the short answer is probably not. the long answer is maybe...
This study looked at gait variability asymmetry in small cohort of experienced distance runnners. They measured different variables at 1500, 3000, 5000, 7500 and 9500 m of a 10000 meter run (about 6.2 miles) on a treadmill. Generally speaking, variability was low and athletes were symmetrical for 5 of seven variables measured and assymetry, when present, was in flight time and impact forces Most aththletes were asymetrical for at least one variable as well.
Their conclusion basically said that being asymmetrical in a few variables is not abnormal and not indicative of asymmetrical gait and since many practitioners analyze symmetry (and variability) caution should be exercised when determining the need for intervention.
So what do we think this means?
these folks were symmetrical with low variability. In other words, when asymmetry was present, it was small
some asymmetry, in some parameters, is probably normal...but,it is usually small if it doesn’t matter. Keep in mind these were expreienced, uninjured folks. th results could have been different with a bigger cohort and less experienced runners and thus...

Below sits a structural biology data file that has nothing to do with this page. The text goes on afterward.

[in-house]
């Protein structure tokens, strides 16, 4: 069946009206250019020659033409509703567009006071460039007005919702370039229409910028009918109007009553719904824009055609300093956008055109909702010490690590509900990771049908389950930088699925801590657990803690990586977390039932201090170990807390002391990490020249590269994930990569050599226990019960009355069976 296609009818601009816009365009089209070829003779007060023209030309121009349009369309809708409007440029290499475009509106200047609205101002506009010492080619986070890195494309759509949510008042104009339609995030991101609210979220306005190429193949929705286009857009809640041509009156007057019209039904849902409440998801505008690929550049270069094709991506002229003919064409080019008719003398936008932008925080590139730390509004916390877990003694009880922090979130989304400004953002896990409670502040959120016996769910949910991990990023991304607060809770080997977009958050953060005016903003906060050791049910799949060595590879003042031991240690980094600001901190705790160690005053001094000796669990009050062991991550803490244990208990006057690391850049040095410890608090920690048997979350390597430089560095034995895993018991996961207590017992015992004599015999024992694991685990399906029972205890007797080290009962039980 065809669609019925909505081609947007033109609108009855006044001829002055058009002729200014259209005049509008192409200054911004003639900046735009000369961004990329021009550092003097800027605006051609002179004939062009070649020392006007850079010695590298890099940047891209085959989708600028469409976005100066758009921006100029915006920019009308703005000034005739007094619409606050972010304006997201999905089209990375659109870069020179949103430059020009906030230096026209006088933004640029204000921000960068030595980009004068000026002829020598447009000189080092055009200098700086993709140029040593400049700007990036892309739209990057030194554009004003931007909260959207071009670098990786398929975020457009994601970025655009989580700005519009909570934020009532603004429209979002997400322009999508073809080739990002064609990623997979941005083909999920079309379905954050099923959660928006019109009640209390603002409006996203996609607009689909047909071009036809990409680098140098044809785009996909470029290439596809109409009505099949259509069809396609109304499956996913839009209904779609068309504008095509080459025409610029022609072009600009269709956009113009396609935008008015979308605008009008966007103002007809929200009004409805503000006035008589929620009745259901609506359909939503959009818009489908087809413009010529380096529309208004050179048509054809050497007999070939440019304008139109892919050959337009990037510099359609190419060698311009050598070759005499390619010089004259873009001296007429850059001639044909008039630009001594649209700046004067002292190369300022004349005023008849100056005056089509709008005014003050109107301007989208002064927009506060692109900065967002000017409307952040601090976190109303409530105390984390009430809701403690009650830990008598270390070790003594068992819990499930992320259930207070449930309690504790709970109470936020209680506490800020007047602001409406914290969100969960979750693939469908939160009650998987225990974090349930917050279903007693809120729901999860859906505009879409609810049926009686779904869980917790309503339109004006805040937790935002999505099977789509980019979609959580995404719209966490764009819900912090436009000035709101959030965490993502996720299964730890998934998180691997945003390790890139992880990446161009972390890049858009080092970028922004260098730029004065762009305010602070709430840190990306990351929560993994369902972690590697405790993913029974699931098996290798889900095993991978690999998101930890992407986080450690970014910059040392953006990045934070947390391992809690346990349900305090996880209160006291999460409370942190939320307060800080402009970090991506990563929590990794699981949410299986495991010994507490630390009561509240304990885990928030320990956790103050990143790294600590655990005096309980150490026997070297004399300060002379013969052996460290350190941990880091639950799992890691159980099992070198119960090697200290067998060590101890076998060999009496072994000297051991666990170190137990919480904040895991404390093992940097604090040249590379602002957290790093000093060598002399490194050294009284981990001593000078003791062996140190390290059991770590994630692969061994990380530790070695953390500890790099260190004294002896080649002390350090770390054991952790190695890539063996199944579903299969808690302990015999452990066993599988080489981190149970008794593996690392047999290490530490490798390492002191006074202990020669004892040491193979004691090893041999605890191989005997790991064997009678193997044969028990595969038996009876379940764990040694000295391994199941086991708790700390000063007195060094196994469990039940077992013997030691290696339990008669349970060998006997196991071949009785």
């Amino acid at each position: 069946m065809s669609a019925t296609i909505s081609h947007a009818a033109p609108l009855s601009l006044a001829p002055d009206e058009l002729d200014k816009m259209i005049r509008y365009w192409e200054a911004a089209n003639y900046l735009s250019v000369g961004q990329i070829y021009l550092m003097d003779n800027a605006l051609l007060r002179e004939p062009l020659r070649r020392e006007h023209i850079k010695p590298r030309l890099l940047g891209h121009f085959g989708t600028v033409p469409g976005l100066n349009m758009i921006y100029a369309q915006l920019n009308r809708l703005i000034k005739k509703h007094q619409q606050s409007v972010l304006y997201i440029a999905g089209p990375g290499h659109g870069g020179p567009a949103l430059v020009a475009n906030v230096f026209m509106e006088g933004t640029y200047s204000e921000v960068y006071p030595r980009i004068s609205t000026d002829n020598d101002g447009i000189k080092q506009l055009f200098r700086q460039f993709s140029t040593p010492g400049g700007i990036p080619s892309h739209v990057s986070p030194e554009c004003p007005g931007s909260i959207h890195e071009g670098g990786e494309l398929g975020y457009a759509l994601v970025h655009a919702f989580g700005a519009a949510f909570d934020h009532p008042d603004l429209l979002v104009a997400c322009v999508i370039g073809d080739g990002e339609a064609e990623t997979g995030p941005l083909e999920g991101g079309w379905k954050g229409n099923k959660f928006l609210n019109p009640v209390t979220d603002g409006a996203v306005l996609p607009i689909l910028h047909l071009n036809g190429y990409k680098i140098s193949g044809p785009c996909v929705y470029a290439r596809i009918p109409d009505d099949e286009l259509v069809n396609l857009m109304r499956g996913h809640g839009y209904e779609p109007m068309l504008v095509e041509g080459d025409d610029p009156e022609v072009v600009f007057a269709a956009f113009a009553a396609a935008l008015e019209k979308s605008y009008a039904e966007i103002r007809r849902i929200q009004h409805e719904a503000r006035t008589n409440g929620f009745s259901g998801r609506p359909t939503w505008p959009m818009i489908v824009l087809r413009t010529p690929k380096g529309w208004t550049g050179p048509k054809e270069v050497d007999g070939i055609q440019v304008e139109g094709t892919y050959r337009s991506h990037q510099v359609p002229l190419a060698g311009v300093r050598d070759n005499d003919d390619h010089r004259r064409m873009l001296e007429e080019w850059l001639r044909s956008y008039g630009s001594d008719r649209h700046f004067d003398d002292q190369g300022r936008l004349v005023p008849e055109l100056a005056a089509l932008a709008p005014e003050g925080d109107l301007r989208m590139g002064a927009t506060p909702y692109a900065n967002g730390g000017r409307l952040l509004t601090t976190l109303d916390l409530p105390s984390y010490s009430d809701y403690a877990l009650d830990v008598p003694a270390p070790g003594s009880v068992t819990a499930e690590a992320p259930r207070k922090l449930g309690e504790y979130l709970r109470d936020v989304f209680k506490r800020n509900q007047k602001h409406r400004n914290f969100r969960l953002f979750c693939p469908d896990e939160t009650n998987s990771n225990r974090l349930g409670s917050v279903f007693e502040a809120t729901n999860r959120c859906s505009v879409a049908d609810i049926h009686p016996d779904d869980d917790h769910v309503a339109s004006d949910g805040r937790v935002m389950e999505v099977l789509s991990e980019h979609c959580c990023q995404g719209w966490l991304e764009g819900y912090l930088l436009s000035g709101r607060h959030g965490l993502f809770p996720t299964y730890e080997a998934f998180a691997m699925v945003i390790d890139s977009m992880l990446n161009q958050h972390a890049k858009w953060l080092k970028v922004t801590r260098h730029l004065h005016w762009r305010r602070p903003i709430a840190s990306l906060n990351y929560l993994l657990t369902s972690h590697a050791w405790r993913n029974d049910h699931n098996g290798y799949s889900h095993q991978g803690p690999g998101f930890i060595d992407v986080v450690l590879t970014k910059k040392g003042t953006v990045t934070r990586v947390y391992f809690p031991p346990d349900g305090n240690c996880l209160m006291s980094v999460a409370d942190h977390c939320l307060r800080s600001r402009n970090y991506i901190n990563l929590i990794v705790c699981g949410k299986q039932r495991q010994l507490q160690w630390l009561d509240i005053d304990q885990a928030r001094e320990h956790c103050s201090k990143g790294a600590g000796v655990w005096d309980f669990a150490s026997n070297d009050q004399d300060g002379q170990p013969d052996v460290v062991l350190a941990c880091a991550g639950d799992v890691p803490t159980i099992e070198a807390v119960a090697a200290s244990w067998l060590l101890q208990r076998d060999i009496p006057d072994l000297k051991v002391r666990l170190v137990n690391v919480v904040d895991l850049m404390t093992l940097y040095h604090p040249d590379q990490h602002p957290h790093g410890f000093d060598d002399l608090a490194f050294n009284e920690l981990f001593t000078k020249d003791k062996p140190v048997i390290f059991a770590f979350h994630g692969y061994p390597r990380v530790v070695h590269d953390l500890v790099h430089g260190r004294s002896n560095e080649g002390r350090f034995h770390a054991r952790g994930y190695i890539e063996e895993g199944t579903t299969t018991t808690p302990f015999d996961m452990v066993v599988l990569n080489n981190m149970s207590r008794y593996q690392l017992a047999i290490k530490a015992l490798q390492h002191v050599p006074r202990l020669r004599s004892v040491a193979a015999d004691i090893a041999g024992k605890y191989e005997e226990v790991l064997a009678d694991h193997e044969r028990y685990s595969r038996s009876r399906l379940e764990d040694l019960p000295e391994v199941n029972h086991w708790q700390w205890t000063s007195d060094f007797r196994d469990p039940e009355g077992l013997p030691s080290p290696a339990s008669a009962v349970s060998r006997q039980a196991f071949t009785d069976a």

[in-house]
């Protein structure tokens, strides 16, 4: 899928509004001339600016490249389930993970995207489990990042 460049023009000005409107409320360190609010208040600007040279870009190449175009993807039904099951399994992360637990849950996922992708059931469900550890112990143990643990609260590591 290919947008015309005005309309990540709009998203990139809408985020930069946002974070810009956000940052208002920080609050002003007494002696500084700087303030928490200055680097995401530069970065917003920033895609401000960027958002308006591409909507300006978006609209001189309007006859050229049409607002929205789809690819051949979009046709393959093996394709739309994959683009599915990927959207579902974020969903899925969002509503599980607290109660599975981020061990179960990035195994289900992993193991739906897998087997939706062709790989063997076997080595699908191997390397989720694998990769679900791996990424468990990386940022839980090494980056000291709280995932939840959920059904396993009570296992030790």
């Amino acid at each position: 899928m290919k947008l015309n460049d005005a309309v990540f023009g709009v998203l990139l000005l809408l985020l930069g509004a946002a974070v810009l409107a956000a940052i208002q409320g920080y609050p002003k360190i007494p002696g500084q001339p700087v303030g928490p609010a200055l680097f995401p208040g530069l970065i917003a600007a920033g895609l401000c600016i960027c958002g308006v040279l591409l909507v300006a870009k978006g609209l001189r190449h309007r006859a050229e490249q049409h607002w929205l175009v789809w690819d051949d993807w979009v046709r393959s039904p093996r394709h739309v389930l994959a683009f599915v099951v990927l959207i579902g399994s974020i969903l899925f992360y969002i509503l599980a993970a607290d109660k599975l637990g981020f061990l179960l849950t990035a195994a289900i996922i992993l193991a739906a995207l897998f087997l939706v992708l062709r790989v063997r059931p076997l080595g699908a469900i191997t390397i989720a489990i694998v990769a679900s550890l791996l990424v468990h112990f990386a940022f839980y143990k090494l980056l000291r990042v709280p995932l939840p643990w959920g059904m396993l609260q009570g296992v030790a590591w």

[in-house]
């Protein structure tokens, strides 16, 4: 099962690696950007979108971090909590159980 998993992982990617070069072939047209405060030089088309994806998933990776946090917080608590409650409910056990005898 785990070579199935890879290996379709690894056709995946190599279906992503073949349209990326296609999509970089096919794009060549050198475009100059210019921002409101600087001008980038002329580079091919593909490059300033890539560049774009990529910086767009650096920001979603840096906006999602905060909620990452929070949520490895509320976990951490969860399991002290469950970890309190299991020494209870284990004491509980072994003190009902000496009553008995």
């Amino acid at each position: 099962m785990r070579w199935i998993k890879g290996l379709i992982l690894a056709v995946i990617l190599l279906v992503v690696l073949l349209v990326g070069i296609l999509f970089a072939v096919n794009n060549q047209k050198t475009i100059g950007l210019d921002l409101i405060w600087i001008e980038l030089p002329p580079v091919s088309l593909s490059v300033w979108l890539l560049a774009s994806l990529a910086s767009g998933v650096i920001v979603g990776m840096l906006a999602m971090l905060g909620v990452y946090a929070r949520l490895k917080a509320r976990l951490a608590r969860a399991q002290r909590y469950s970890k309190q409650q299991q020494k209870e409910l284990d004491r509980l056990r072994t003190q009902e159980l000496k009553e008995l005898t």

The study does not talk about inexperienced runners. Symmetry and/or asymmetry may not be normal for inexperienced runners
Results may have been vastly different if the run had been longer. The study did show that variability increased the further along on the run the athlete was.
We think asymmetry matters, particularly when it comes to hard deformities like torsions and versions, which change the biomechanics of that individual extremity and can be a diagnostic tool for future problems
perhaps asymmetry is significant in his population of runners on a subclinical basis
Hanley B, Tucker CB. Gait variability and symmetry remain consistent during high-intensity 10,000 m treadmill running. J Biomech. 2018 Oct 5;79:129-134. doi: 10.1016/j.jbiomech.2018.08.008. Epub 2018 Aug 16.